Conditions along Colorado streams vary, said Bart Miller, healthy rivers program director for Boulder-based Western Resource Advocates. “There are plenty of streams that have problems.”

While state natural resources officials run the program aimed at keeping at least some water in heavily tapped streams, survival in a competitive environment is complex. Leaving water in streams for environmental purposes often depends on timing, when the mountain snowpack that serves as a time-release water tower for the West melts, the amount of snowpack, and needs of cities, pastures and farms.

Collaborative local forums to find flexibility to revive streams “is a great approach.” However, state officials eventually may have to play a central role converting plans into action, Miller said.

“The state should help both in funding the planning but also in implementing the plans,” he said. “We have a lot of work to do. This matters because this is about ‘the Colorado brand.’ Everyone depends on healthy rivers.”

The roundtable forums in communities draw in diverse stakeholders from cattlemen to anglers.

Irrigators and other water users west of Aspen already have created a “stream management plan,” for the Crystal River, seen as a model local effort. Their planning included an assessment of watershed health that found significant degradation above the confluence with the Roaring Fork River. They set a goal of reducing the estimated 433 cubic feet per second of water diverted from the river by adding 10 to 25 cfs during dry times. They’re developing “nondiversion agreements” that would pay irrigators to reduce water use when possible without hurting agriculture, combined with improving ditches and installation of sprinkler systems designed to apply water to crops more efficiently.

Enforcement of plans hasn’t been decided. “We’d like to see more enforcement” of measures to improve stream health, Rocky Mountain Sierra Club director Jim Alexee said. “We definitely think there’s room to do more. We also want to be respectful of the governor’s watershed process.”

Colorado has no history of relying on a central agency to enforce water and land use, CWCB chairman George pointed out.

“When you have a system designed to have everybody at the table, what you’re doing is recognizing there is a finite resource that is shared by everybody. And impacts are shared by everybody statewide. In order to keep from having some force dominate in ways that would not account for all statewide impacts, you need to diffuse the conversation into all areas. That is what roundtables do,” he said.

“When you do that, you’re going to get a better statewide result over time. … It is a process that is designed to get as many interests into the decision-making as you can. … It gets harder, of course, as the supply-demand makes pinches. For the rest of our lives, it is going to be that way.”

Platte River: Protected species make water projects especially important — The Kearney Hub

The Platte River is formed in western Nebraska east of the city of North Platte, Nebraska by the confluence of the North Platte and the South Platte Rivers, which both arise from snowmelt in the eastern Rockies east of the Continental Divide. Map via Wikimedia.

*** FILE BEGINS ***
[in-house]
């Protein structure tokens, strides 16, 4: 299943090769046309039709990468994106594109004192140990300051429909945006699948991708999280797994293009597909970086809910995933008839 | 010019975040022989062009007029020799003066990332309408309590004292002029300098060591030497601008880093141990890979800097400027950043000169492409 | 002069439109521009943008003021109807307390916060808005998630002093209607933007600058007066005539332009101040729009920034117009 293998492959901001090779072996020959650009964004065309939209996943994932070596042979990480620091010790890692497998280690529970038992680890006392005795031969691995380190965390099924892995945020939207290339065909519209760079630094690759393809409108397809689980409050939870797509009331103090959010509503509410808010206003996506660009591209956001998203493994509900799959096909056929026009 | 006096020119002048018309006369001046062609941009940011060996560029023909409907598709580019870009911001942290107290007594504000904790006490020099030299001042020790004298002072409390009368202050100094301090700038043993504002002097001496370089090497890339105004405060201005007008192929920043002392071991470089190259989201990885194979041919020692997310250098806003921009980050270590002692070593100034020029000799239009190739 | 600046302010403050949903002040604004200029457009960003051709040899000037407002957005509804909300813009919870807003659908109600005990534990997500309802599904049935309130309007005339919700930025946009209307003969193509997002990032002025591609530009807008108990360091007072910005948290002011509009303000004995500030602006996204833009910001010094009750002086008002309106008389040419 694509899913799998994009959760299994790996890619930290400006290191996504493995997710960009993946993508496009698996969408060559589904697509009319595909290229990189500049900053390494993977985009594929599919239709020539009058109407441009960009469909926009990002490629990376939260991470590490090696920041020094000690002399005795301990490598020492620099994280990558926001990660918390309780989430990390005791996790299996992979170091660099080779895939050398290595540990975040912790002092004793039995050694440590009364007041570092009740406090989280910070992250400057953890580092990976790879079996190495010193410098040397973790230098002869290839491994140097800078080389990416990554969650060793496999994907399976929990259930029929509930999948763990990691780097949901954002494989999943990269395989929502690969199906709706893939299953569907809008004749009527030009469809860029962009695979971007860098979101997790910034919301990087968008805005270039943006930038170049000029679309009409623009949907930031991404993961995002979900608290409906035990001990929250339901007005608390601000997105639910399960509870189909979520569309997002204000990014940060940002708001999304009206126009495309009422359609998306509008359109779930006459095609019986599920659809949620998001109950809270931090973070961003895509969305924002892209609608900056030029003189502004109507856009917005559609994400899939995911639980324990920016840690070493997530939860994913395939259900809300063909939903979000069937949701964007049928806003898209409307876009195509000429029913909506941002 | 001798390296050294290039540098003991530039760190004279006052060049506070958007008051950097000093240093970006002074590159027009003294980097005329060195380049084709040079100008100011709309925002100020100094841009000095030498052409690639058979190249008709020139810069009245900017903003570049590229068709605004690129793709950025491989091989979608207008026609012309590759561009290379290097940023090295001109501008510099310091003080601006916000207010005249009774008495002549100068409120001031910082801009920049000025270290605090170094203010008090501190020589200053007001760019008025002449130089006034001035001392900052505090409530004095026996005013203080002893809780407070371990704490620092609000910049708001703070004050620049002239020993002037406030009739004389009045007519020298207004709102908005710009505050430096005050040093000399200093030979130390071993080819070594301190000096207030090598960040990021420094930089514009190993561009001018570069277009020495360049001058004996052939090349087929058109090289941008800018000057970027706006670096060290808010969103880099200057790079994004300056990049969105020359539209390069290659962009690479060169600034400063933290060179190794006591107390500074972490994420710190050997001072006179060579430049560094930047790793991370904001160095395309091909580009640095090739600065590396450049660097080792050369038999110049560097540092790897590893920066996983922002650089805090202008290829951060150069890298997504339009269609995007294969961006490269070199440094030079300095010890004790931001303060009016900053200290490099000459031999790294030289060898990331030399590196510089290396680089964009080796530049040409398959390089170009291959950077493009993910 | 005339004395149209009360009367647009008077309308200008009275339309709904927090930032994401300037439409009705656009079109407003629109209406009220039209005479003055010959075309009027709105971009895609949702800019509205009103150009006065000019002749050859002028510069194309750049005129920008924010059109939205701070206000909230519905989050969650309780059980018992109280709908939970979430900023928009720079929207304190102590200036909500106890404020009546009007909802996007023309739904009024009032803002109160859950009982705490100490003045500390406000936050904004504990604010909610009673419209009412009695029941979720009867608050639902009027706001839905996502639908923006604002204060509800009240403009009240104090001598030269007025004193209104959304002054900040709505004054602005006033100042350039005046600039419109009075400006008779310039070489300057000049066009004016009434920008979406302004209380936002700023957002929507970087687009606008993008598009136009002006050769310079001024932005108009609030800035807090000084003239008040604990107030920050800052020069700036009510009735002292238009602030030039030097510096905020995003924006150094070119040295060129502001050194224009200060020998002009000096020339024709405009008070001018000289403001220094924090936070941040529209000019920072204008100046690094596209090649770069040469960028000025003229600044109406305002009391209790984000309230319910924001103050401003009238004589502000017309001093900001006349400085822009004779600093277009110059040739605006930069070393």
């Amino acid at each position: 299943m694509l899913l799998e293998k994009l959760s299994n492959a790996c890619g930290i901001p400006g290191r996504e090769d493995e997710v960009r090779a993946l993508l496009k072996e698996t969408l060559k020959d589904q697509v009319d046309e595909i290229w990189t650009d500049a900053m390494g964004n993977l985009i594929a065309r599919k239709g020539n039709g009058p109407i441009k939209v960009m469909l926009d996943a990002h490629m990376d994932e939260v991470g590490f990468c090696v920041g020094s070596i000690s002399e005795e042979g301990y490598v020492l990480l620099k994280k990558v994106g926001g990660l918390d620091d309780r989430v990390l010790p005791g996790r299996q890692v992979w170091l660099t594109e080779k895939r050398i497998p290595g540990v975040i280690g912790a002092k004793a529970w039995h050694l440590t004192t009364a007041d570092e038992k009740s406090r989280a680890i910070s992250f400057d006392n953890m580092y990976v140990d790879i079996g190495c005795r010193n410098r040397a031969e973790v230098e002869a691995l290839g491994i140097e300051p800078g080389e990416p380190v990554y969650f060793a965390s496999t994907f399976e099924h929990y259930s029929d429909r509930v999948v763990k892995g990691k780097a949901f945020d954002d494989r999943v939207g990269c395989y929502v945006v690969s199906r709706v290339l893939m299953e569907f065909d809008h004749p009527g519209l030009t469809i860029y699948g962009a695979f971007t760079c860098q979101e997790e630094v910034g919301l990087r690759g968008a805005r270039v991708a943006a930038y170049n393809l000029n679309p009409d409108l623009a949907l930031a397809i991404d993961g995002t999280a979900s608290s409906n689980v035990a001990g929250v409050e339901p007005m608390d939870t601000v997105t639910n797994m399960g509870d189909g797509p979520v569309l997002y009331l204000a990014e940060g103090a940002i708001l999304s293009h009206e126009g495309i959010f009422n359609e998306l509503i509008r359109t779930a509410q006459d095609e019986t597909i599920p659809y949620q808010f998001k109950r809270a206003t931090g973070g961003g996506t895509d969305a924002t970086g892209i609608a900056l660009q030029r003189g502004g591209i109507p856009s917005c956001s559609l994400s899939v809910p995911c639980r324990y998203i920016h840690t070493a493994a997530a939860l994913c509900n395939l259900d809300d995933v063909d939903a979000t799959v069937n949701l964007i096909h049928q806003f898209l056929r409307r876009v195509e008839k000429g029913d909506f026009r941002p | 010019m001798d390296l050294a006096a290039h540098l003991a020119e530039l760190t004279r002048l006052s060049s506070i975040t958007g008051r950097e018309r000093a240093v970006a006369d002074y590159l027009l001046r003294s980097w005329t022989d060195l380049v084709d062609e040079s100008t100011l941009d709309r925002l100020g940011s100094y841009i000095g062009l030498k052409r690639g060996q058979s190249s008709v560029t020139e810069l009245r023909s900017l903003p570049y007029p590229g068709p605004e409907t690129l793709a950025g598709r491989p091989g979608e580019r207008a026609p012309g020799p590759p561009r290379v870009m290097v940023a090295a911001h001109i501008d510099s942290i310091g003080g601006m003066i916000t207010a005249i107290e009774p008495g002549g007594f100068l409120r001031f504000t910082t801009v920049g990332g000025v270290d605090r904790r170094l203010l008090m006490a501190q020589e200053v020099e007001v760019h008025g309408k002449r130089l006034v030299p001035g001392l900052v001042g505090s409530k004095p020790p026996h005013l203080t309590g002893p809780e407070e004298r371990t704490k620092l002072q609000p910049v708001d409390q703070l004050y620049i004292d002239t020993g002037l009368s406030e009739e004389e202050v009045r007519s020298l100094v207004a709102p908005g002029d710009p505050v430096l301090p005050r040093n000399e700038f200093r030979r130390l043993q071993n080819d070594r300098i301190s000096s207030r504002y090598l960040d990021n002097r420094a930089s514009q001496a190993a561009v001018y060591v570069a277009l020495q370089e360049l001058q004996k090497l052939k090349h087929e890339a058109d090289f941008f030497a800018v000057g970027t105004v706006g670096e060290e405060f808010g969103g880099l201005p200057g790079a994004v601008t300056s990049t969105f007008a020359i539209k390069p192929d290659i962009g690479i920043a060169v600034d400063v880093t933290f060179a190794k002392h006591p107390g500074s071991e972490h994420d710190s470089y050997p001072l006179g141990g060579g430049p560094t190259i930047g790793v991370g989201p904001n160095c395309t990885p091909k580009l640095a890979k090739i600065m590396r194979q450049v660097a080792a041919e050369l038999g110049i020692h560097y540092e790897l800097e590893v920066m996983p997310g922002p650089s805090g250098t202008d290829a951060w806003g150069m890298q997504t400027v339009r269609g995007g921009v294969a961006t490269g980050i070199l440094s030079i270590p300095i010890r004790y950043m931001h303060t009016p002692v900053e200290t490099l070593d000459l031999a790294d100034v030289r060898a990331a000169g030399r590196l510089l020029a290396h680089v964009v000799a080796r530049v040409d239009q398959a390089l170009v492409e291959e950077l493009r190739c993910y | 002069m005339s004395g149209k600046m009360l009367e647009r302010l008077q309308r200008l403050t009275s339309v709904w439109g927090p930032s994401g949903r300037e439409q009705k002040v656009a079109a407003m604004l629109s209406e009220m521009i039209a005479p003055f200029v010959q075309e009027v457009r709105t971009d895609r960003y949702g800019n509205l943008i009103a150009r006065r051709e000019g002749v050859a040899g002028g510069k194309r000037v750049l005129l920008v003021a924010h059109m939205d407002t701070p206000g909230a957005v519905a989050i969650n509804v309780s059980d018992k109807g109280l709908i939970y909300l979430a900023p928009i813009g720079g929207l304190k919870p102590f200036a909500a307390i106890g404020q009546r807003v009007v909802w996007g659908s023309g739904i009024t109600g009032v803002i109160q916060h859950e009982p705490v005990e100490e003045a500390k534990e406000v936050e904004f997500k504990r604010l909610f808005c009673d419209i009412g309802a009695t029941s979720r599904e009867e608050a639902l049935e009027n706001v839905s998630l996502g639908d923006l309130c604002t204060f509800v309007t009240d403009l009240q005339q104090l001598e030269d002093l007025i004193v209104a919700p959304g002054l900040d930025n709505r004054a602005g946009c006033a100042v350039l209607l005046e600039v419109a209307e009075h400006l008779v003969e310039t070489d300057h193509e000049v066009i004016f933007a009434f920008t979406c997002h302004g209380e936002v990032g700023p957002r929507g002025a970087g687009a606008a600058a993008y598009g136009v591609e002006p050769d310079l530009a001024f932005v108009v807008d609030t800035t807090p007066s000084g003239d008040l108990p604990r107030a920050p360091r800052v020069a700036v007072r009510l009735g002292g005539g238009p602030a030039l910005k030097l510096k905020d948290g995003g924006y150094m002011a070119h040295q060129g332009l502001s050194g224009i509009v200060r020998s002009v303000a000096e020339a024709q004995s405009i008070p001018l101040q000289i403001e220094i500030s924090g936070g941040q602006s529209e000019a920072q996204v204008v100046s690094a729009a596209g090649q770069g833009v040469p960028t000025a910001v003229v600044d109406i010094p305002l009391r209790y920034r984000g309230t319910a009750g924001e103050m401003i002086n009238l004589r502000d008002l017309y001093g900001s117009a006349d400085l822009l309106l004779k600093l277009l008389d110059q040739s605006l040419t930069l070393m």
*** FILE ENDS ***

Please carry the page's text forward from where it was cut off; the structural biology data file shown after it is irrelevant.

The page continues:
The Platte River is formed in western Nebraska east of the city of North Platte, Nebraska by the confluence of the North Platte and the South Platte Rivers, which both arise from snowmelt in the eastern Rockies east of the Continental Divide. Map via Wikimedia.

From The Kearney Hub (Lori Potter):

Nebraska has a unique role among the four partners in the Platte River Recovery Implementation Program, according to Nebraska Department of Natural Resources Director Jeff Fassett.

“All the (protected) species and all the habitat are in Nebraska,” he said.

The Central Platte Valley is the target area for least terns, piping plovers and whooping cranes, while pallid sturgeon are in the Lower Platte River.

All the water options for a proposed program extension, which will focus on reducing river depletions by another 40,000 [acre-feet] or more, are in Nebraska to be as close as possible to the target habitat.

Fassett said that with a major reservoir project now off the table, new projects will include groundwater recharge, facilities to hold water for retimed releases and water leasing.

He noted Tuesday at the annual convention of the Nebraska State Irrigation and Nebraska Water Resources associations that initial water projects were completed by all three states toward meeting the program’s first-increment goal to reduce river depletions by 130,000-150,000 [acre-feet].

However, more recent projects and those being considered for the future are only in Nebraska. “There is hydrologic logic about that,” Fassett said, because projects hundreds of miles from the target habitat are not as effective.

Nebraska’s benefits include regulatory stability the program provides for the Platte Basin. Projects in Nebraska, Colorado and Wyoming that must comply with the federal Endangered Species Act can do so through the program instead of individually, he said.

Another issue for Nebraska is its own demands to enhance water in the river. Fassett said state laws for the overappropriated area of the Platte Basin west of Elm Creek require “moving the train backward” to mitigate new water uses since 2007.